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habit either beyond the Alps, the Alps themselves, or on this side the Alps. It would seem that continual emigration has drained them completely from their native country, a circumstance which has occurred to many other nations, as some say that the Brennus, who led an expedition to Delphi, [Note] was a leader of the Prausi; but we are unable to say where the Prausi formerly inhabited. It is said that the Tectosages took part in the expedition to Delphi, and that the treasures found in the city of Toulouse by the Roman general Cæpio formed a portion of the booty gained there, which was afterwards increased by offerings which the citizens made from their own property, and consecrated in order to conciliate the god. [Note] And that it was for daring to touch these that Cæpio terminated so miserably his existence, being driven from his country as a plunderer of the temples of the gods, and leaving behind him his daughters, who, as Timagenes informs us, having been wickedly violated, perished miserably. However, the account given by Posidonius is the more credible. He tells us that the wealth found in Toulouse amounted to somewhere about 15,000 talents, a part of which was hidden in the chapels, and the remainder in the sacred lakes, and that it was not coined [money], but gold and silver in bullion. But at this time the temple of Delphi was emptied of these treasures, having been pillaged by the Phocæans at the period of the Sacred war and supposing any to have been left, it would have been distributed amongst many. Nor is it probable that the Tectosages returned home, since they came off miserably after leaving Delphi, and owing to their dissensions were scattered here and there throughout the country; there is much more likelihood in the statement made by Posidonius and many others, that the country abounding in gold, and the inhabitants being superstitious, and not living expensively, they hid their treasures in many different places, the lakes in particular affording them a hiding- place for depositing their gold and silver bullion. When the Romans obtained possession of the country they put up these lakes to public sale, and many of the purchasers found therein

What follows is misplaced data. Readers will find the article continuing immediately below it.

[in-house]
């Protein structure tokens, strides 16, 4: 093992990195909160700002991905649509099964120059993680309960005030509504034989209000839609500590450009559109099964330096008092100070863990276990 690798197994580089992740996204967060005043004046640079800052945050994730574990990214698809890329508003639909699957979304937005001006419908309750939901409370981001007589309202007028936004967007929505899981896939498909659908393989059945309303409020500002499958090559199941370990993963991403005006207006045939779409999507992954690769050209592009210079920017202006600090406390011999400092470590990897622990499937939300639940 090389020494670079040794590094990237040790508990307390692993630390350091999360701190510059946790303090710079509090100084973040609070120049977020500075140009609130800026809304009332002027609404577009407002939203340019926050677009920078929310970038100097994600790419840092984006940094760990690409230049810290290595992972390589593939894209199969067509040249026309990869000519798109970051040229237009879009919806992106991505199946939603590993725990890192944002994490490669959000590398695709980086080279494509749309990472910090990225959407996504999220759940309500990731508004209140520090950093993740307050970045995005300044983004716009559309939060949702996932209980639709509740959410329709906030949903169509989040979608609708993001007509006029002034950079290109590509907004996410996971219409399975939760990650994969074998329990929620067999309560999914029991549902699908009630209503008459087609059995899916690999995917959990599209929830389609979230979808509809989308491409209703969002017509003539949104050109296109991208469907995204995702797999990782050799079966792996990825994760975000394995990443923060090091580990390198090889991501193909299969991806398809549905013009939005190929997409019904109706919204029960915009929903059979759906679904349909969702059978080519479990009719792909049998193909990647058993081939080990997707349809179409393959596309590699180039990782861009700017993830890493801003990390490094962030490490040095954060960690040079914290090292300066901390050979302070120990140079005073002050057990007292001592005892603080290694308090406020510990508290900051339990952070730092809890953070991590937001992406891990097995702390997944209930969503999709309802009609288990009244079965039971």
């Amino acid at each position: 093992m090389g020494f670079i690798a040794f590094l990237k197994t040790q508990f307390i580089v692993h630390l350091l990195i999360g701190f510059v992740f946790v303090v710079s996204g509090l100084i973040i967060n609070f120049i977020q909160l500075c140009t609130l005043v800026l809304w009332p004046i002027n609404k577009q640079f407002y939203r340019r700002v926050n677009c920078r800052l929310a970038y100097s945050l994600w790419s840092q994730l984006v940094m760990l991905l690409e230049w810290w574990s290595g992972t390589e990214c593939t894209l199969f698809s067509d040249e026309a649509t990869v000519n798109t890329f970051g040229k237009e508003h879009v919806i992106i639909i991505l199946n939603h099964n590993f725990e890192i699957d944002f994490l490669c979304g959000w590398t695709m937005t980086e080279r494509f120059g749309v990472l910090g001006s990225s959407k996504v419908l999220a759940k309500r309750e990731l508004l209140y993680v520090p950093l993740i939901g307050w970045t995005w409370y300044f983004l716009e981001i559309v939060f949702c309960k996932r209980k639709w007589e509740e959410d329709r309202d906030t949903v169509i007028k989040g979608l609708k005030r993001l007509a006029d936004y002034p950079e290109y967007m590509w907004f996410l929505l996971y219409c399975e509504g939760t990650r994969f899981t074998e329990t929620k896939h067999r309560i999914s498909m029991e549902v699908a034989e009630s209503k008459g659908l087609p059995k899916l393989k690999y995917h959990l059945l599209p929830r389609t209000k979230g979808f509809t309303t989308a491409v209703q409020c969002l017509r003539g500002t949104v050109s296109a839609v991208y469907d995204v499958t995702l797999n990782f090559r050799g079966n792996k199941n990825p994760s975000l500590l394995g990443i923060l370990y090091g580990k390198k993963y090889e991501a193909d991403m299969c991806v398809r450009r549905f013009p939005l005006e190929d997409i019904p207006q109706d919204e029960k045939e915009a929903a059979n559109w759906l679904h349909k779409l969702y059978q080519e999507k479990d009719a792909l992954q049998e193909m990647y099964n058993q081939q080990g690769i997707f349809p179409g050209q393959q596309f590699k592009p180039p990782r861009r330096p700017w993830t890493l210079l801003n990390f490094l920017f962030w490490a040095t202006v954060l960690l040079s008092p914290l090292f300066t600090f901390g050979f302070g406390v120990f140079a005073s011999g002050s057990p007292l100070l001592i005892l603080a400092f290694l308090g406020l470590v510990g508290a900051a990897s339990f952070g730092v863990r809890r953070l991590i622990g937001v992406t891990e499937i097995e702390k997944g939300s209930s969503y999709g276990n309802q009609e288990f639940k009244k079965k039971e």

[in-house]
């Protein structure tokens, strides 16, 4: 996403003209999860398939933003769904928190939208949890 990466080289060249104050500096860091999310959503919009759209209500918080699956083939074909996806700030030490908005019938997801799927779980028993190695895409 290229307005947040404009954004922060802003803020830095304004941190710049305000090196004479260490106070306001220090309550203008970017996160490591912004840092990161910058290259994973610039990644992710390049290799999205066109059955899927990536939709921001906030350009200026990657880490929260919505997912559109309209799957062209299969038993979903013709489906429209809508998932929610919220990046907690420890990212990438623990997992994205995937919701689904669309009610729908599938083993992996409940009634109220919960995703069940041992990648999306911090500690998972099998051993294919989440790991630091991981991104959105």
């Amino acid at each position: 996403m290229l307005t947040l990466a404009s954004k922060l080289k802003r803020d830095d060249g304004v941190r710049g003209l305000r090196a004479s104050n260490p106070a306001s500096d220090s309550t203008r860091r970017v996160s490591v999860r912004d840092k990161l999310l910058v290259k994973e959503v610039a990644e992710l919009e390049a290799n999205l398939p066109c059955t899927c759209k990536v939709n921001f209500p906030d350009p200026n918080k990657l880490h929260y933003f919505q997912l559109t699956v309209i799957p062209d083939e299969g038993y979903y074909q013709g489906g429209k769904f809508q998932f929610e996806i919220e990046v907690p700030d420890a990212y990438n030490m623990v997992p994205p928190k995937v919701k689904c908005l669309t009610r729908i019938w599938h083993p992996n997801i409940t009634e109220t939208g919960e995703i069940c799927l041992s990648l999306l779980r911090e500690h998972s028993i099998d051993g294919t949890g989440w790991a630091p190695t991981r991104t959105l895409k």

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solid masses of silver. In Toulouse there was a sacred temple, held in great reverence by the inhabitants of the surrounding country, and on this account loaded with riches, inasmuch as there were many who offered gifts, and no one dared to touch them. 4.1.14

Toulouse is situated upon the narrowest part of the isthmus which separates the ocean from the sea of Narbonne; the breadth of the [isthmus], according to Posidonius, being less than 3000 stadia. The perfect similarity maintained throughout this country both in respect to its rivers, and to the exterior and interior sea, [Note] appears to us worthy of especial notice, as we have said before. This, on reflection, will prove to be one main cause of the excellence of this country, since the inhabitants are enabled mutually to communicate, and to procure from each other the necessaries of life; this is peculiarly the case at the present time, when on account of their leisure from war they are devoting themselves to agriculture and the pursuits of social life. In this we are persuaded that we behold the work of Providence; such a disposition of these regions not resulting from chance, but from the thought of some [intelligence]. The Rhone, for instance, is navigable to a considerable distance for vessels of heavy burden, which it is capable of transmitting through various districts of the country by means of other rivers which fall into it, and are likewise fitted for the navigation of large vessels. To the Rhone succeeds the Saone, [Note] and into this latter river falls the Doubs; thence the merchandise is carried by land to the river Seine; whence it is transported to the ocean and the [countries of the] Lexovii and Caleti, [Note] the distance thence to Britain being less than a day's journey. The navigation of the Rhone being difficult on account of the rapidity of its current, the merchants prefer to transport in waggons certain of their wares, which are destined for the Arverni, [Note] and the river Loire, [Note] notwith- standing the vicinity of the Rhone in some places, but the road being level and the distance not far, (about 800 stadia,) they do not make use of water carriage on account of the